What I found interesting was that if I simply disabled one of the 7k ports, for instance int e1/2 everything would stabilize out since there was not a loop (no spanning tree) and the vPC still reported down. Expected behavior when you think about it but not intuitive when debugging the problem.

Once I corrected the port-channel configuration and forced everything on the vPC came up and I was able to fail interfaces with no interruption of traffic. My concern regarding this is the impact it had on all the vlans associated with that trunk, so it is critical to make sure that adding any new 5k's to the 7k's that the port configurations are double checked or an outage is possible due to this problem. I sort of wish the ports would error disable out due to vPC determining that the port channel type doesn't match to help prevent the L2 loop situation. This would keep the ports from bouncing and therefore prevent spanning-tree from having to go into effect to do loop prevention.
- Ed

Friday, March 05, 2010

Cisco Nexus 7000 - 32 port 10Gig linecard caveats

I have been working on a set of Cisco Nexus 7010's that both have 32 port 10G line cards. I have been able to get virtual PortChannel (vPC) and Virtual Device Context (VDC) set up and working on the platform, definitely some of the coolest technology out there for the data center outside of server virtualization. That being said, there are some interesting caveats that folks should pay attention to when planning out the total number of usable 10G ports on the 32 port line card.

First, the ports are "grouped" in sets of four (1,3,5,7 for instance) - each group of four is capable of doing 10G in shared mode or a single port in the group (the first one) is capable of 10G in dedicated mode and the other 3 are shutdown. Effectively the card is over subscribed 4 to 1 - not horrible. This means it has a total of 80Gbps into the backplane. All this is pretty well documented by Cisco so it's not new or an unknown.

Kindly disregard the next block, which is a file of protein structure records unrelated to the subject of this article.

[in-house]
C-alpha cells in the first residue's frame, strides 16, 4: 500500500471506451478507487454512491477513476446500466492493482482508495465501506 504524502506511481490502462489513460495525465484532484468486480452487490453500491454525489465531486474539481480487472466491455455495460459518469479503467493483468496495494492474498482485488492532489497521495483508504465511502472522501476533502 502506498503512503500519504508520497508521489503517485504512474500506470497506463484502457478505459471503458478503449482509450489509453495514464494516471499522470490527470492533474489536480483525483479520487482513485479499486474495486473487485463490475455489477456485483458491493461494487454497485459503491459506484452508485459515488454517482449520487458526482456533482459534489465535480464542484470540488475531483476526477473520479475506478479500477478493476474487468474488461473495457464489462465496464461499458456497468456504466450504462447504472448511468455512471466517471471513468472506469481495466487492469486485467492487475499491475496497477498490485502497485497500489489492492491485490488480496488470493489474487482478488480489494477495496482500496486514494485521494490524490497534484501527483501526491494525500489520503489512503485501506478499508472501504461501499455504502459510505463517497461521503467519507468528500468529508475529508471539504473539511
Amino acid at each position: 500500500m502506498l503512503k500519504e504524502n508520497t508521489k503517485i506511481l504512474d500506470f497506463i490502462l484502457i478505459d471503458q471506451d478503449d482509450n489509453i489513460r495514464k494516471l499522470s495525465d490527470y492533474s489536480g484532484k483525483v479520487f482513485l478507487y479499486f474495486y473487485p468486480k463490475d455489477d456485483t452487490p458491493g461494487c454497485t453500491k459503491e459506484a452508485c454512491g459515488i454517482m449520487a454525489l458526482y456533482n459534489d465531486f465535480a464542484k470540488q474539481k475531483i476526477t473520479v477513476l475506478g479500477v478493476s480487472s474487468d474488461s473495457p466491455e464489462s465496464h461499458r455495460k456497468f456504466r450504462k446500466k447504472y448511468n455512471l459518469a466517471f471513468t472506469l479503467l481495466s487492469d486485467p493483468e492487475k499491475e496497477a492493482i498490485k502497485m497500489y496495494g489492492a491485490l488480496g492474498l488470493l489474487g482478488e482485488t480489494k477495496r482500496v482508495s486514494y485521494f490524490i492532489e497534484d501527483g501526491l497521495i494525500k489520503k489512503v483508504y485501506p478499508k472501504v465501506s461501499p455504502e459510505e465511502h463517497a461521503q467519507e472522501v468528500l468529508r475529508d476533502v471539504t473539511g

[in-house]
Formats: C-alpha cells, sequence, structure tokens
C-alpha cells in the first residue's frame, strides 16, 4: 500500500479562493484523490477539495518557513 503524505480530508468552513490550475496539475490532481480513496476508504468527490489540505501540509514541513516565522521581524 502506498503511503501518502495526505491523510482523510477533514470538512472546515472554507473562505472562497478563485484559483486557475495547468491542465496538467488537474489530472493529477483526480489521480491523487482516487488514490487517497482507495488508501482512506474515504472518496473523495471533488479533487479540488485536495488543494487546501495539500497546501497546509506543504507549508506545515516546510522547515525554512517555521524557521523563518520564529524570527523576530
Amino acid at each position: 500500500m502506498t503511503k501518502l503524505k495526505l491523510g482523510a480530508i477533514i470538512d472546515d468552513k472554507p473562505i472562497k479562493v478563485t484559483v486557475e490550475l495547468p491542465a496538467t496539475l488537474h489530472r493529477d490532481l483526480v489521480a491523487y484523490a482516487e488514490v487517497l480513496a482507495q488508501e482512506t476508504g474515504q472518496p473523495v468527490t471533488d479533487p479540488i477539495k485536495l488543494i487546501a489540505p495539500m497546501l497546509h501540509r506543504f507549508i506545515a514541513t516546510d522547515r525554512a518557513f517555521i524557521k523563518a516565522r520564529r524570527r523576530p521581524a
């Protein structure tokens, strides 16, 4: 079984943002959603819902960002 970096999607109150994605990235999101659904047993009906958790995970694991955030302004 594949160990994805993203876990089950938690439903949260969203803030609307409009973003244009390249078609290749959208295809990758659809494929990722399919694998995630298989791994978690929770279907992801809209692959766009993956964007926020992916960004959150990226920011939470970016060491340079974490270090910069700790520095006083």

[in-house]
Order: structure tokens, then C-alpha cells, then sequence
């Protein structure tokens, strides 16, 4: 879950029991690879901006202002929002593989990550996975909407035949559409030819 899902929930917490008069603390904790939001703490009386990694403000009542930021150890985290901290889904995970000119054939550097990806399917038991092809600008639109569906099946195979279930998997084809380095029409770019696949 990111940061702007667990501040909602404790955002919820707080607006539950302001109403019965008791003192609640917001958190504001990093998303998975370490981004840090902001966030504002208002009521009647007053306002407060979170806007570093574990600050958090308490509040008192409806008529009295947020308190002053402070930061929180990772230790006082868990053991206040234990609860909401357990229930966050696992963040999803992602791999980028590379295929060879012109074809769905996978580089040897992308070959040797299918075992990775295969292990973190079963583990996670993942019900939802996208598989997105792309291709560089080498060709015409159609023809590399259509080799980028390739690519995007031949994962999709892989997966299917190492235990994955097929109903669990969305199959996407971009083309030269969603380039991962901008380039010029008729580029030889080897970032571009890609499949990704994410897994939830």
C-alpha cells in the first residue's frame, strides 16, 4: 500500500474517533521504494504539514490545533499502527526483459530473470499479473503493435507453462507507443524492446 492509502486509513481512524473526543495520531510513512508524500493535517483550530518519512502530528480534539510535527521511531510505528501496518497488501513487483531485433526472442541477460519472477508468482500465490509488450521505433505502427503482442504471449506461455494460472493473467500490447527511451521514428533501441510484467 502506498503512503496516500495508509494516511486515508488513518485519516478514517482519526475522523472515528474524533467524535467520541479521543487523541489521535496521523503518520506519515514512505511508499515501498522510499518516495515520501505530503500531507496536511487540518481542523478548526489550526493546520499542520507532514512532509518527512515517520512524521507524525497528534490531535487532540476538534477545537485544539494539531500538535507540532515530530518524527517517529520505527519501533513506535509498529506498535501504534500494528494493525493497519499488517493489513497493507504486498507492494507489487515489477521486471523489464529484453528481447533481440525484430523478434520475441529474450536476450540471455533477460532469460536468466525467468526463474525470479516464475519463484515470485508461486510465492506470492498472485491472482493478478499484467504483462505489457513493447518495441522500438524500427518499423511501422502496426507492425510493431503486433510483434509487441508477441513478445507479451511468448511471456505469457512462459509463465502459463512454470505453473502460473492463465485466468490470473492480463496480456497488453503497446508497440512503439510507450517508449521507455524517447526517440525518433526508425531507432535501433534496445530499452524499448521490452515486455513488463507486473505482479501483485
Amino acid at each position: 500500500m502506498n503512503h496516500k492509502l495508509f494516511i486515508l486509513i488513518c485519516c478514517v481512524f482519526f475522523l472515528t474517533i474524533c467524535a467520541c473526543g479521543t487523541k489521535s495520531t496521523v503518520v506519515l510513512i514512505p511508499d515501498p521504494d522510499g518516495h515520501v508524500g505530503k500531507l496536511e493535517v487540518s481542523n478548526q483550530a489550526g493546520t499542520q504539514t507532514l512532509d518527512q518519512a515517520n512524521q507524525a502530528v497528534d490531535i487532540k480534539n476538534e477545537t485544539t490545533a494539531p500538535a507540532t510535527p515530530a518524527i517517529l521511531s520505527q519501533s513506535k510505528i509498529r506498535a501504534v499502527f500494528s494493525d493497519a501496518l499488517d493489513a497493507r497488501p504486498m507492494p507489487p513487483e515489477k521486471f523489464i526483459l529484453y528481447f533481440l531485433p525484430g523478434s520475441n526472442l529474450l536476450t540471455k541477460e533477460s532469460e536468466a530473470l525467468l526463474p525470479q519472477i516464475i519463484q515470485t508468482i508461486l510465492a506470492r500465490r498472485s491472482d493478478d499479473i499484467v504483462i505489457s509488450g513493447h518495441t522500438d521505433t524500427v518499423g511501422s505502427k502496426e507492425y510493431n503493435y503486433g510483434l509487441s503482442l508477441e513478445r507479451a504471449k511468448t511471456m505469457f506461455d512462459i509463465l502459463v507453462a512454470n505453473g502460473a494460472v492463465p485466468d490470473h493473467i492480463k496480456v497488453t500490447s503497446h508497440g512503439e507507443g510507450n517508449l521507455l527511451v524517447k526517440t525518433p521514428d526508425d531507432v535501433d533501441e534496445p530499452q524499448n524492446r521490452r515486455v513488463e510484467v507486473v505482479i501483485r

So, what isn't obvious when you are doing planning and design? Turns out if you are designing a network to utilize VDC's in the 7k's than you need to pay closer attention to the number of usable 10G interfaces you get per VDC. Because the ports are grouped and sharing ASIC resource they cannot be individually allocated to a VDC but have to be allocated as a group.

So if you plan on needing just a single 10G interface in a VDC in reality you will have to allocate a full group of 4 10G ports (and in the correct grouping order.) Even if you decide you want to use the dedicated mode to allow full 10G for a single 10G port and leave the other 3 in the group shutdown you still have to allocate all 4 10G ports to the VDC. When you think about it this makes sense but often in the design phase while white boarding out a solution an engineer will simply allocate a single 10G interface for a VDC because that is all that will be "used" but in reality you will be allocating 4 not 1.

This can throw off your 10G port count by a lot depending on how many VDC's you plan to run. You can only run up to 4 VDC's on the 7k's today though in theory there is no reason they couldn't raise that as it is only a software limitation. So, in reality all VDC's should be allocated 4 10G ports even if you only need 1 10G port for something. That way you don't run into any surprises when trying to deploy a solution. Also, for deployments that make use of two 7k's (which really is how you should do it to gain the benefit of vPC) I would trade a dual supervisor per chassis configuration for an additional 32 port 10G line card if I had to chose. It makes more sense to have more flexibility in the number and allocation of 10G interfaces with a single supervisor per chassis solution since you will have two chassis' anyway for redundancy. Just a thought when planning and budgeting.
- Ed